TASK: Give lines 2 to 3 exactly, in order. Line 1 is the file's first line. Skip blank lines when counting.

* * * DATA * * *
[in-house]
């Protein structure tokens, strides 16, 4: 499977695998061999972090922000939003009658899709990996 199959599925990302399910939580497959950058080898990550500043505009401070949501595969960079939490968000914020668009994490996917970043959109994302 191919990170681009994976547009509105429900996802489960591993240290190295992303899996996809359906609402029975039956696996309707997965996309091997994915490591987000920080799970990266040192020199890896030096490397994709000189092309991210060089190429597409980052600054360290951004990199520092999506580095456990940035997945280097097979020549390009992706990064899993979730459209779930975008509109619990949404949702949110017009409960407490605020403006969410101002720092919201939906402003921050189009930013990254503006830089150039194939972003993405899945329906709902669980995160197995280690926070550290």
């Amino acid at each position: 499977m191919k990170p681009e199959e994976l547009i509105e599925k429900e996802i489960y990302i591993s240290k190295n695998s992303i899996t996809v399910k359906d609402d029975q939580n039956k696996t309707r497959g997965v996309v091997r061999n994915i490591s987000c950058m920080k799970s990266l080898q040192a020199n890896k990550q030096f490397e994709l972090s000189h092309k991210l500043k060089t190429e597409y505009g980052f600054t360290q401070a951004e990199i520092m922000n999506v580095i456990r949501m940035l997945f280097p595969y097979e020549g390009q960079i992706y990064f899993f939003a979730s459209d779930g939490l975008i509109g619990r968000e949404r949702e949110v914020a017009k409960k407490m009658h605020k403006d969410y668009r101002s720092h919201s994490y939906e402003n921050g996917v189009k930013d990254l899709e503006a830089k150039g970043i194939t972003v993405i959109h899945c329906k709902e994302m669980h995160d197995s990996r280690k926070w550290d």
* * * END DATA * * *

């Protein structure tokens, strides 16, 4: 499977695998061999972090922000939003009658899709990996 199959599925990302399910939580497959950058080898990550500043505009401070949501595969960079939490968000914020668009994490996917970043959109994302 191919990170681009994976547009509105429900996802489960591993240290190295992303899996996809359906609402029975039956696996309707997965996309091997994915490591987000920080799970990266040192020199890896030096490397994709000189092309991210060089190429597409980052600054360290951004990199520092999506580095456990940035997945280097097979020549390009992706990064899993979730459209779930975008509109619990949404949702949110017009409960407490605020403006969410101002720092919201939906402003921050189009930013990254503006830089150039194939972003993405899945329906709902669980995160197995280690926070550290």
């Amino acid at each position: 499977m191919k990170p681009e199959e994976l547009i509105e599925k429900e996802i489960y990302i591993s240290k190295n695998s992303i899996t996809v399910k359906d609402d029975q939580n039956k696996t309707r497959g997965v996309v091997r061999n994915i490591s987000c950058m920080k799970s990266l080898q040192a020199n890896k990550q030096f490397e994709l972090s000189h092309k991210l500043k060089t190429e597409y505009g980052f600054t360290q401070a951004e990199i520092m922000n999506v580095i456990r949501m940035l997945f280097p595969y097979e020549g390009q960079i992706y990064f899993f939003a979730s459209d779930g939490l975008i509109g619990r968000e949404r949702e949110v914020a017009k409960k407490m009658h605020k403006d969410y668009r101002s720092h919201s994490y939906e402003n921050g996917v189009k930013d990254l899709e503006a830089k150039g970043i194939t972003v993405i959109h899945c329906k709902e994302m669980h995160d197995s990996r280690k926070w550290d």